Let’s make a leopard print bunny t-shirt, just in time for Easter! This 2 color design is printed on a tan shirt using my 1-color screen printing press. If you are just getting started with screen printing at home, you can do this project without the press.
I start by cutting 2 pieces of vinyl on my Cricut Maker. The first piece is for the brown ink and the second piece is for the black ink. I weed the vinyl and transfer it to the back of my Speedball Screen Printing Frame. Watch below as I finish the process using my 1-color starter screen printing press to create an Easter bunny shirt with leopard print.
Supplies Used in This Screen Printing Tutorial
- Blank Tan T-Shirts
- Screen Printing Frame
- Screen Printing Press (blue metal contraption that holds the screen)
- Ryonet Flash Dryer (or you can use a heat gun)
- Screen Printing Ink in Black and Brown
- Oracal 651 Vinyl
- Cricut Maker
- My Favorite Transfer Tape
- Painter’s Tape
- Leopard Bunny SVG Design
Screen Printing a 2 Color Design with a 1-color Screen Printing Press
This process can be done without a screen printing press. You can put your shirt on a table and place the screen on top. This process works great for beginners, but if you are hooked on screen printing like I am, the 1-color press is a great investment. It allows you to lower the screen and add more ink if you miss a spot.
If you are new to screen printing, I have a step-by-step guide to help you get started screen printing with your vinyl cutter: Complete Guide to Screen Printing with Craft Vinyl
Tips for Screen Printing Multi-Color Designs at Home
Use registration boxes to line up 2 layers
I have posted a few different tutorials showing how I use registration boxes to line up multiple colors when screen printing. This tutorial shows you how to setup the design in Cricut Design Space before you cut the vinyl. Once you have cut the design in vinyl, you can screen print on a table or follow this tutorial for tips on screen printing multiple colors on a starter 1-color screen printing press.
Use a Flash Dryer to speed up the drying process
Before getting a Ryonet Flash Dryer, I used a heat gun to quickly dry the ink when screen printing projects with multiple colors. The heat gun is a perfect for beginners. If you are loving screen printing, the Ryonet flash dryer is a great upgrade to make your process easier. The flash dryer heats the entire shirt evenly. In this tutorial, I used the flash dryer for 30-50 seconds to dry the brown ink. This allowed me to switch out my screens and print the black layer immediately after – without moving the shirt. Keeping the shirt in place makes it much easier to line up your registration marks and line up the 2nd color successfully.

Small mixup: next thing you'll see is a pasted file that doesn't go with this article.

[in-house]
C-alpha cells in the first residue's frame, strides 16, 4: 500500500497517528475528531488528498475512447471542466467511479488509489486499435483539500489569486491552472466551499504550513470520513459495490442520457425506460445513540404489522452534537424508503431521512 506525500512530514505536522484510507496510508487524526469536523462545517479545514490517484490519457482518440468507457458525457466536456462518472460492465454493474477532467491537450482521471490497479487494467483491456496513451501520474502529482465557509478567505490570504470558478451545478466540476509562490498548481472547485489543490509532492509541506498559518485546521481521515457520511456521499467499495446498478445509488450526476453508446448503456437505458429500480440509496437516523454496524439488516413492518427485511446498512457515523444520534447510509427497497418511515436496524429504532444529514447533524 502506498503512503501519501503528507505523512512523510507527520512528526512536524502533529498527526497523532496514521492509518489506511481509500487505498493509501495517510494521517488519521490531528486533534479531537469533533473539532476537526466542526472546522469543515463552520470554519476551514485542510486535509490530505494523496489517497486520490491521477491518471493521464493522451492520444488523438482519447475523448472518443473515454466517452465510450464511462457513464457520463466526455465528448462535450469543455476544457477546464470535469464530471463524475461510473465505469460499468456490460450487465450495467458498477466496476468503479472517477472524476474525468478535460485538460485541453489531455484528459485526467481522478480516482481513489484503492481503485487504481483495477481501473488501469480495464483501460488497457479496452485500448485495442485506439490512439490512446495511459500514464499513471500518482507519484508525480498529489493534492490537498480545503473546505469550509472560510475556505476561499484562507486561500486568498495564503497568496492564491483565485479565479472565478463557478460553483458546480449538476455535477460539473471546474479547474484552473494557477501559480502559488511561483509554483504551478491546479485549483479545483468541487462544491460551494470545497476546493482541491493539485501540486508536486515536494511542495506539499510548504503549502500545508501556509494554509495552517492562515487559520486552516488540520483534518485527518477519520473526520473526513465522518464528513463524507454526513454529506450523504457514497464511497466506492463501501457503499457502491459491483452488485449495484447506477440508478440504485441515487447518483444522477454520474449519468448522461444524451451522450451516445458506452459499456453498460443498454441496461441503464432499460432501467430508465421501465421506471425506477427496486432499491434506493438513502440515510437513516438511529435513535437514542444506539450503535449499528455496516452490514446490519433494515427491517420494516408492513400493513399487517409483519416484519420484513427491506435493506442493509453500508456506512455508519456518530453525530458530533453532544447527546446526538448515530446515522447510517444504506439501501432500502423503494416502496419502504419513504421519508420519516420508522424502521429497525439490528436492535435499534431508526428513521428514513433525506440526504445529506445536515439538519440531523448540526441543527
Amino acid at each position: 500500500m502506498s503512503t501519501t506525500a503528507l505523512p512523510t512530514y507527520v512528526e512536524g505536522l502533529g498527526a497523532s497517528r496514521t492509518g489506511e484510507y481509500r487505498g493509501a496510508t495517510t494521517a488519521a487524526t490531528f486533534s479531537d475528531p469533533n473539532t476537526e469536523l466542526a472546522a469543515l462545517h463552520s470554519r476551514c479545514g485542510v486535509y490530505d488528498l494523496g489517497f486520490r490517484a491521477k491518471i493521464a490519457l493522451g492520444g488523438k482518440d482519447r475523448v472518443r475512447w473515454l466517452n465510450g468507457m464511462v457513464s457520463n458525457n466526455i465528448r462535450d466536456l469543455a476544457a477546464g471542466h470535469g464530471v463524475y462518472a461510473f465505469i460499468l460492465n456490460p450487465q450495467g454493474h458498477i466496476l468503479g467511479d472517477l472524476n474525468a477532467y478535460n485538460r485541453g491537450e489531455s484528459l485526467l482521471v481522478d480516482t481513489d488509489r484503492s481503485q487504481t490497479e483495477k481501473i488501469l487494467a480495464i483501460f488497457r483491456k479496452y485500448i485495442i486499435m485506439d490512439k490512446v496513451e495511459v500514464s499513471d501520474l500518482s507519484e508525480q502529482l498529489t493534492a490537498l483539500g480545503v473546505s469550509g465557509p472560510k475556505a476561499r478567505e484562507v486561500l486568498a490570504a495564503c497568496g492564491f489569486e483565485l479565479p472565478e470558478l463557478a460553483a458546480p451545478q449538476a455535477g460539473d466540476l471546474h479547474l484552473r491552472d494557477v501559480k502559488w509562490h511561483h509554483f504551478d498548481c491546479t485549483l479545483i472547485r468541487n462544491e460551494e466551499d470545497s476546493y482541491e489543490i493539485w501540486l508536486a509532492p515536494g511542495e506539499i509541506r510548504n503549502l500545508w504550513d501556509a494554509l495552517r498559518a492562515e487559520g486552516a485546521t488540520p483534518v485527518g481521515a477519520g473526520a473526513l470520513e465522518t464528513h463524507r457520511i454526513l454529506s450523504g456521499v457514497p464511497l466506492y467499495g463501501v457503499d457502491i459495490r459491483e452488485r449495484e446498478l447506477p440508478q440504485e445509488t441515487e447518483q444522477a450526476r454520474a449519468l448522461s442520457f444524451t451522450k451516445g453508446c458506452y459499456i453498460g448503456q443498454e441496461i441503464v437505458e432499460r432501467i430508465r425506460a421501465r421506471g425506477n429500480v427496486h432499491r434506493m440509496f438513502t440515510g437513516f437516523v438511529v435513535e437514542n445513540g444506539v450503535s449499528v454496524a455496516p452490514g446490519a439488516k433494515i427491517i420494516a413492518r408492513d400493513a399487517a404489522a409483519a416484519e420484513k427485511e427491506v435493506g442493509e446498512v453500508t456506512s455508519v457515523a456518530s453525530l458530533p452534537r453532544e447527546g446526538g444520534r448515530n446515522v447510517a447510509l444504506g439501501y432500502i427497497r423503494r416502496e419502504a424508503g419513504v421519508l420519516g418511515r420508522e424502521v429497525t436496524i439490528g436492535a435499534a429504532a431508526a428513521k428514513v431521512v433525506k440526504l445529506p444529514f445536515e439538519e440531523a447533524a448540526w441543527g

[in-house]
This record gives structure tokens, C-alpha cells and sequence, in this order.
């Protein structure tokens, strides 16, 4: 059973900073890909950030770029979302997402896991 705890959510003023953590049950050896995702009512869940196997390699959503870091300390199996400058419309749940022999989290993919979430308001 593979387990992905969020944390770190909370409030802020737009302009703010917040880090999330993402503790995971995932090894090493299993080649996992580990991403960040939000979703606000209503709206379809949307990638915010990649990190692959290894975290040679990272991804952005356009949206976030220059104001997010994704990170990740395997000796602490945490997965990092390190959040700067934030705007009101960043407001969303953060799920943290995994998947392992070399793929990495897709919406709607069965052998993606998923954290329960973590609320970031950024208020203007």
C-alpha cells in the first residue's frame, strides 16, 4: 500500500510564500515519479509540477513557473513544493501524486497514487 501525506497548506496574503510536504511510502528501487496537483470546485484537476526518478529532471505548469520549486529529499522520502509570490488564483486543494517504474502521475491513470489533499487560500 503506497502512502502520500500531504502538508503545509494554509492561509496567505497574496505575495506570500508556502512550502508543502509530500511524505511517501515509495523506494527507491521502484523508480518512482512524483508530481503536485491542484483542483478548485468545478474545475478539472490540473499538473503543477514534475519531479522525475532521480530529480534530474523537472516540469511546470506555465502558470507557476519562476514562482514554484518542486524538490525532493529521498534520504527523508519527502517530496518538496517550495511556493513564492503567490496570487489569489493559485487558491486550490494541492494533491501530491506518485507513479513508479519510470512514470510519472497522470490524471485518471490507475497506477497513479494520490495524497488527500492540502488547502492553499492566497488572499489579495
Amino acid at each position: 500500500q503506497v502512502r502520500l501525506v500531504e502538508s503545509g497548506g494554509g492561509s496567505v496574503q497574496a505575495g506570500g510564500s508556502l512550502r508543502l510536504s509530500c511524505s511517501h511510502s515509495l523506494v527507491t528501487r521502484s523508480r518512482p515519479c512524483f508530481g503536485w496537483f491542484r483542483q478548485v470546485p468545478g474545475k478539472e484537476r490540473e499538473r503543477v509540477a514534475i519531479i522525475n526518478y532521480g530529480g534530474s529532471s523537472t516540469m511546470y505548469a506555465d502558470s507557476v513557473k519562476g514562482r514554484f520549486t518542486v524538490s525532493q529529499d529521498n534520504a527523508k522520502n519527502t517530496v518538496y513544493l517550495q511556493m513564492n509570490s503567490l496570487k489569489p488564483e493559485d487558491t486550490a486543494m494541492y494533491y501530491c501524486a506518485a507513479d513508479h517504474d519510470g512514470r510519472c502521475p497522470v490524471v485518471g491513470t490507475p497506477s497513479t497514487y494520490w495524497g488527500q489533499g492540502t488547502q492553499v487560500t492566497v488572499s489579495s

But the real benefit to having a flash dryer is being able to dry and cure the shirt all in one step. I place the shirt under the flash dryer for about 1 minute and it dries the ink and immediately cures it. This means, no more leaving the shirts to dry over night… I can wash or deliver the shirts right after they come out of the flash dryer. This is a huge time saver, so if you are starting a screen printing business, I highly recommend getting this piece of equipment!
Flood your screen so the ink doesn’t dry out
For this project, I made 6 shirts – printing one at a time, start to finish before moving on to the next shirt. When working with 2 screens at once, you risk the ink drying out in your screens while they sit unused. When this happens, your next print will not come through the screen. Here was my process including how I prevent the ink from drying in the screens:
- Add shirt #1 to press and print the brown layer.
- Remove the brown screen and squeegee a coat of ink over the design. This keeps wet ink in the screen so you can put it aside. You can do this while the screen is still on the press (but not touching the shirt). Or, you can squeegee a coat of ink after you’ve remove the screen from the clamp. Prop the screen against the side of your table – being careful not to touch the front or back of your screen!
- Use the flash dryer (or heat gun) to dry the brown layer.
- Line up the black layer using the registration marks and print the black ink.
- Remove the black screen and remove shirt #1.
- Add shirt #2 to the press and repeat the process.
- Continue until all shirts are complete.
Without the press, I would use this process: Create registration boxes to line up multiple colors.
If you are interested in trying this DIY Leopard Bunny Shirt, you can download the SVG/DXF file to cut on your Cricut or Silhouette: Leopard Bunny SVG Design